Finally, Carter argues the evidence of guilt was insufficient. He points to the conflicting reports and the fact that the officer's allegation of being injured was not bourne out. Under Hill, sanctions imposed during a disciplinary hearing need only be supported by "some evidence" so long as adequate notice of the hearing was provided. 472 U.S. at 454. Carter received adequate notice. The hearing officer received and believed the reporting officer's statement describing how Carter grabbed and twisted his hand. Thus, "some evidence" supported the sanctions and Carter received due process.
Carter fails to establish that reasonable jurists could disagree that the district court's denial of COA was correct. In addition, Carter fails to demonstrate that his appeal is not frivolous. Therefore, we deny a COA and deny Carter's motion to proceed IFP.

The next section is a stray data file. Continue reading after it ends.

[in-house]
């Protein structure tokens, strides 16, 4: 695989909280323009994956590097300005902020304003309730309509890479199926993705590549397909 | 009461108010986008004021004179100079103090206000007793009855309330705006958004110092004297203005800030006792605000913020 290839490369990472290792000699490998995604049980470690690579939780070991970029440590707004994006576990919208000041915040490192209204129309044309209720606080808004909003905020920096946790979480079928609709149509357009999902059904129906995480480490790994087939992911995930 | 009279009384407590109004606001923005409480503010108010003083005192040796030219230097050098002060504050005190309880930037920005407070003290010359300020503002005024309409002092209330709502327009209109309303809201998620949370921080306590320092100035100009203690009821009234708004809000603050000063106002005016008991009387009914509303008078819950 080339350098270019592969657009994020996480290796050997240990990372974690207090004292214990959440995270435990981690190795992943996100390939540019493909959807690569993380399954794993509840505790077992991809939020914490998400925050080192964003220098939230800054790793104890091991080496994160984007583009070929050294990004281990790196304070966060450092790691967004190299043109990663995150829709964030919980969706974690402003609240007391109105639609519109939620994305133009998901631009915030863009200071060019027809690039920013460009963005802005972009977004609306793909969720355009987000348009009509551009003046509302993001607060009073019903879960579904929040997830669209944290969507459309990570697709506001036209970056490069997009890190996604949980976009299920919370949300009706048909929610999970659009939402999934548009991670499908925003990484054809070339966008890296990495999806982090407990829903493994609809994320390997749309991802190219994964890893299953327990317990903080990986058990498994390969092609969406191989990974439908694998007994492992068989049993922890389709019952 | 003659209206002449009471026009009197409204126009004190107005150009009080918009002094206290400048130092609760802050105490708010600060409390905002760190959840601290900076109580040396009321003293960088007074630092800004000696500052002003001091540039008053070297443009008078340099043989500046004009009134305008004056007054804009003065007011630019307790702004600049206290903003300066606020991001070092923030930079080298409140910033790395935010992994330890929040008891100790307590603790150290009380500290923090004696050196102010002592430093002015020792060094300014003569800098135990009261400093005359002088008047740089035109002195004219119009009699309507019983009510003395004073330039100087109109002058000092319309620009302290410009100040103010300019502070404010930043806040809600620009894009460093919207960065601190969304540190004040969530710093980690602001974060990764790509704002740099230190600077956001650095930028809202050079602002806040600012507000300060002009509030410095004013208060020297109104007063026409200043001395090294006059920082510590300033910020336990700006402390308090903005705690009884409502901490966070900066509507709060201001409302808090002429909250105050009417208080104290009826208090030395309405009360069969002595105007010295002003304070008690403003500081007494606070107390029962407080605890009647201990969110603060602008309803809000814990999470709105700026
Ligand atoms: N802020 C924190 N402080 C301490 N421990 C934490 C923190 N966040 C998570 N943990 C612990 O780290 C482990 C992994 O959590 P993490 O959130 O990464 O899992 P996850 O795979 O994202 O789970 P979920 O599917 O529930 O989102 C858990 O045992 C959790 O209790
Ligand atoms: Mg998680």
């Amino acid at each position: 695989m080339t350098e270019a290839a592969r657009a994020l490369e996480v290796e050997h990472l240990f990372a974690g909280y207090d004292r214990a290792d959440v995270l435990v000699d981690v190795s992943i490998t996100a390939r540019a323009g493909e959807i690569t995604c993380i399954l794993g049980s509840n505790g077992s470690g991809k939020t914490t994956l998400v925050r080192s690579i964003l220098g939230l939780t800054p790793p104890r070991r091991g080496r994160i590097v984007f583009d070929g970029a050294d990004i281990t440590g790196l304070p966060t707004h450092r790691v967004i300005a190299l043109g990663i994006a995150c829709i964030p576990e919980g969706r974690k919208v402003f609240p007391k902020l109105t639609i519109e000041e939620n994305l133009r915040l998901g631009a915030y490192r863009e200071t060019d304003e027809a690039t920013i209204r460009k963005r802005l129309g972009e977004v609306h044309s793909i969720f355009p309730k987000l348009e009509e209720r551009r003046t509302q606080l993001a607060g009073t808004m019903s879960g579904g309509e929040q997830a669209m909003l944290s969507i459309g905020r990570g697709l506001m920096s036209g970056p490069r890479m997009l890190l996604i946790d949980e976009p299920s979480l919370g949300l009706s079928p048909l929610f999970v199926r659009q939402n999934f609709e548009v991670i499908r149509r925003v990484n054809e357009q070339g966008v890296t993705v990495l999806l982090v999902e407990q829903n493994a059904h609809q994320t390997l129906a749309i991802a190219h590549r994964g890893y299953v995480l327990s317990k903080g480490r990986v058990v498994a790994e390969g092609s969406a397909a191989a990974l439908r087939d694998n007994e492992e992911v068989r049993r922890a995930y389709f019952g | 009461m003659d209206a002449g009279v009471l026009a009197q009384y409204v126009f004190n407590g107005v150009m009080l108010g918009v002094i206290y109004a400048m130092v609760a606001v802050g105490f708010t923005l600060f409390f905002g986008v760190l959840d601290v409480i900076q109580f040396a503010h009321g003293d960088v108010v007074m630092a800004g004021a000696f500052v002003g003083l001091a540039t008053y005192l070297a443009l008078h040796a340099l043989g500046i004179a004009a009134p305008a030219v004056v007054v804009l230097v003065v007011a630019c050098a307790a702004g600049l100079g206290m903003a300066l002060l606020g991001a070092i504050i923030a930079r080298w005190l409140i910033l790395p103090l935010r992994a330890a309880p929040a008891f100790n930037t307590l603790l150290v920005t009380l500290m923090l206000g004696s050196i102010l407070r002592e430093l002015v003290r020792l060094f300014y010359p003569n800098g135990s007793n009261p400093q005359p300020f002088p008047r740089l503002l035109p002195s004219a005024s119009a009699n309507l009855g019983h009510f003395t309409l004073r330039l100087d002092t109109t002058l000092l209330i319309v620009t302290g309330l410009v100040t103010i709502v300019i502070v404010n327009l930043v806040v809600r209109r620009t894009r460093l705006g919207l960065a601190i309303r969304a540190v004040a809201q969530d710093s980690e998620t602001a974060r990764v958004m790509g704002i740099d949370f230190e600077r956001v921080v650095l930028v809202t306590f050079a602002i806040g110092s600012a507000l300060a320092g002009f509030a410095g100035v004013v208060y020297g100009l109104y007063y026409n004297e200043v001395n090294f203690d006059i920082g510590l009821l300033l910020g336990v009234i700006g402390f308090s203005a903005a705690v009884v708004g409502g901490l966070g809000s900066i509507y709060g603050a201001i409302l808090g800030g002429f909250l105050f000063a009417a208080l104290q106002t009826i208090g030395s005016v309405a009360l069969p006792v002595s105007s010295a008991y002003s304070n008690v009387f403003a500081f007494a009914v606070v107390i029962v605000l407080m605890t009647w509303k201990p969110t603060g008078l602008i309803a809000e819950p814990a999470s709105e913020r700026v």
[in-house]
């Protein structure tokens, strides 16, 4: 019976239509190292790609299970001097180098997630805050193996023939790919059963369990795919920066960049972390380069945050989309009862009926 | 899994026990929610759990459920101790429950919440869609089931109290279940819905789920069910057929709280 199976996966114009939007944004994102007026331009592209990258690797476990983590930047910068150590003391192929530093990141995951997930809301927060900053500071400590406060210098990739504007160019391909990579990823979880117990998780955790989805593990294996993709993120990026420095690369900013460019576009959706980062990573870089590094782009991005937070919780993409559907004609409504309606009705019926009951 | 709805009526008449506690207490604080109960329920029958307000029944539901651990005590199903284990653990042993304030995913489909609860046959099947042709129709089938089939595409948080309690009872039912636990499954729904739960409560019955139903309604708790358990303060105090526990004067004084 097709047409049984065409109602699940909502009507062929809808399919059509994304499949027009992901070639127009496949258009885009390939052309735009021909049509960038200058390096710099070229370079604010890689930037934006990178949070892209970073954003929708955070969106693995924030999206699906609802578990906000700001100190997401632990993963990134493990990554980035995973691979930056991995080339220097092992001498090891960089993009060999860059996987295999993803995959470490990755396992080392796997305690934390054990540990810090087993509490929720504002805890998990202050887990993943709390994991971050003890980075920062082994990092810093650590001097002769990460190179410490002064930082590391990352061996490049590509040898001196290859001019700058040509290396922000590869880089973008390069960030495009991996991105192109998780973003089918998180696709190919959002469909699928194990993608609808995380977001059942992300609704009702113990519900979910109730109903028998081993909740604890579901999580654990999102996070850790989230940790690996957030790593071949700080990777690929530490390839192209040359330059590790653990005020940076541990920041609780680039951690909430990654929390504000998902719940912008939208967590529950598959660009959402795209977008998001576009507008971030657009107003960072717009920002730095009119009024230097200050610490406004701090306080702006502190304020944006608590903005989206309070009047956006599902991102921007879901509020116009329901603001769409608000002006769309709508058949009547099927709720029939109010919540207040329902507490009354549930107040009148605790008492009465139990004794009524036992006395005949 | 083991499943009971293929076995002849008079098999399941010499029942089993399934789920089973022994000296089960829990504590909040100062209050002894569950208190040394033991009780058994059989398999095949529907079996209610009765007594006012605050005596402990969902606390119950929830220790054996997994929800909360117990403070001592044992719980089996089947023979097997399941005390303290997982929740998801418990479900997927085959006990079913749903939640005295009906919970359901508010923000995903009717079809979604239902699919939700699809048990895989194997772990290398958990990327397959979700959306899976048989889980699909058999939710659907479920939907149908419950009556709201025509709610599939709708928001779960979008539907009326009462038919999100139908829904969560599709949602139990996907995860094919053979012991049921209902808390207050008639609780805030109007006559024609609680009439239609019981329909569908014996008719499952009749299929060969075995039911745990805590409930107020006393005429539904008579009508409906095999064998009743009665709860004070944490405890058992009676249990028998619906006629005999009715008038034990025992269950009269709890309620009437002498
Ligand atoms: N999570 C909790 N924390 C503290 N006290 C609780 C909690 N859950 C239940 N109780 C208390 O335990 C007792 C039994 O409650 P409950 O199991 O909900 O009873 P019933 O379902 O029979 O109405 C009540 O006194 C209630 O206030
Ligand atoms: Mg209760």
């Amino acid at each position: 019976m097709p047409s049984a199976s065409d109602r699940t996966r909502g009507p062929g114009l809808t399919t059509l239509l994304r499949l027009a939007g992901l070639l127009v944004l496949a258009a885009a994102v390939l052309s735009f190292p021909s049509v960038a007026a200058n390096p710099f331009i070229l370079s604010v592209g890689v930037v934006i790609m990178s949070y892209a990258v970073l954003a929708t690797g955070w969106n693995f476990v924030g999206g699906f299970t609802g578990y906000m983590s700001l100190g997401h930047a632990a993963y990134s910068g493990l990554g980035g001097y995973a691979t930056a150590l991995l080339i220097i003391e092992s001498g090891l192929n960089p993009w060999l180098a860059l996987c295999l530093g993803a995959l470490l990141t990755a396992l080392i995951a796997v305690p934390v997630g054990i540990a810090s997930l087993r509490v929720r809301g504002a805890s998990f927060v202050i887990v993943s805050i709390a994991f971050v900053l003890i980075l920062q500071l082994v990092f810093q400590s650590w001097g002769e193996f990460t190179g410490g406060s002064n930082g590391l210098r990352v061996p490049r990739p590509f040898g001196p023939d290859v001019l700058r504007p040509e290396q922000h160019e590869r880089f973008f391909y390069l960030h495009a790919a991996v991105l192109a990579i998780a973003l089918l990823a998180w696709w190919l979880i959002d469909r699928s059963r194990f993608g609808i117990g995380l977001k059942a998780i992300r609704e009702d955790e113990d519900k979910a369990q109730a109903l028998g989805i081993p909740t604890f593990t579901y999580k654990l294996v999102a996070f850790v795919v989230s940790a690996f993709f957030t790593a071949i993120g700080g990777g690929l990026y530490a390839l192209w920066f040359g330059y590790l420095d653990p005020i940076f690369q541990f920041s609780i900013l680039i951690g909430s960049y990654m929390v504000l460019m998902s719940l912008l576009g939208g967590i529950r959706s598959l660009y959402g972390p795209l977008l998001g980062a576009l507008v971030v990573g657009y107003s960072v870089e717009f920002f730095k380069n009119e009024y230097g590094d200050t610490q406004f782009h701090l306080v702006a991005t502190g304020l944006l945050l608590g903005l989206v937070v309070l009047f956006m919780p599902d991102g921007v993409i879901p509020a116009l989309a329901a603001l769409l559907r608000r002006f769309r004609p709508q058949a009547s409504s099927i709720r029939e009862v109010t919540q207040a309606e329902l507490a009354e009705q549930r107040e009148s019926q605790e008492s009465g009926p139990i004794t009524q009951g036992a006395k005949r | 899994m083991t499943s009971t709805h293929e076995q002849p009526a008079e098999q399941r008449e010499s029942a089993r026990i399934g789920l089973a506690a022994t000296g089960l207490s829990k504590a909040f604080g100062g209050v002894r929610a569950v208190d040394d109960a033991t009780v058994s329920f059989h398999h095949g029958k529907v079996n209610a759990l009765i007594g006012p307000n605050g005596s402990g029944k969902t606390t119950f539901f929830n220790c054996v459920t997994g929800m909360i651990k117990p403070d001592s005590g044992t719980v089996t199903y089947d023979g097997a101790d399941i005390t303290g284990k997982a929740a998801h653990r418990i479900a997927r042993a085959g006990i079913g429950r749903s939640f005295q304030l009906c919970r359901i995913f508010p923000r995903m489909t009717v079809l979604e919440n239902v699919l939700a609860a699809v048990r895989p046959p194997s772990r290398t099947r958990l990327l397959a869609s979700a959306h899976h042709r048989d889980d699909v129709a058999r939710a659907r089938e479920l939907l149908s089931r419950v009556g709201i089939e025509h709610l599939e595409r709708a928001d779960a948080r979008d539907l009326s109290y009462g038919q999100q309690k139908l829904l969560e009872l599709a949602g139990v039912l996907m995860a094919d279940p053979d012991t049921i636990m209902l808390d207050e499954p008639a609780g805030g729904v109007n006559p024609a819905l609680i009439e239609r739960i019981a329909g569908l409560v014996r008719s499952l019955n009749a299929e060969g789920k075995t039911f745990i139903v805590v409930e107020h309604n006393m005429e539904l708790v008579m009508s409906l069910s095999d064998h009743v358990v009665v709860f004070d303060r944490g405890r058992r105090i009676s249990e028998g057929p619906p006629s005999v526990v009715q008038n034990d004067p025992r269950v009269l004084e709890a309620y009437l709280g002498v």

Entered for the Court
Timothy M. Tymkovich
*. This order is not binding precedent, except under the doctrines of law of the case, res judicata, and collateral estoppel. The court generally disfavors the citation of orders; nevertheless, an order may be cited under the terms and conditions of 10th Cir. R. 36.3.
2. After examining the briefs and the appellate record, this three-judge panel has determined unanimously that oral argument would not be of material assistance in the determination of this appeal. See Fed. R. App. P. 34(a); 10th Cir. R. 34.1(G). The cause is therefore ordered submitted without oral argument.
1. Carter filed his petition citing 28 U.S.C. § 2254 (2000). However, because Carter challenges the execution of his sentence rather than the fact of his conviction, his petition is one pursuant to 28 U.S.C. § 2241 (2000). See Montez v. McKinna, 208 F.3d 862, 864-65 (10th Cir. 2000).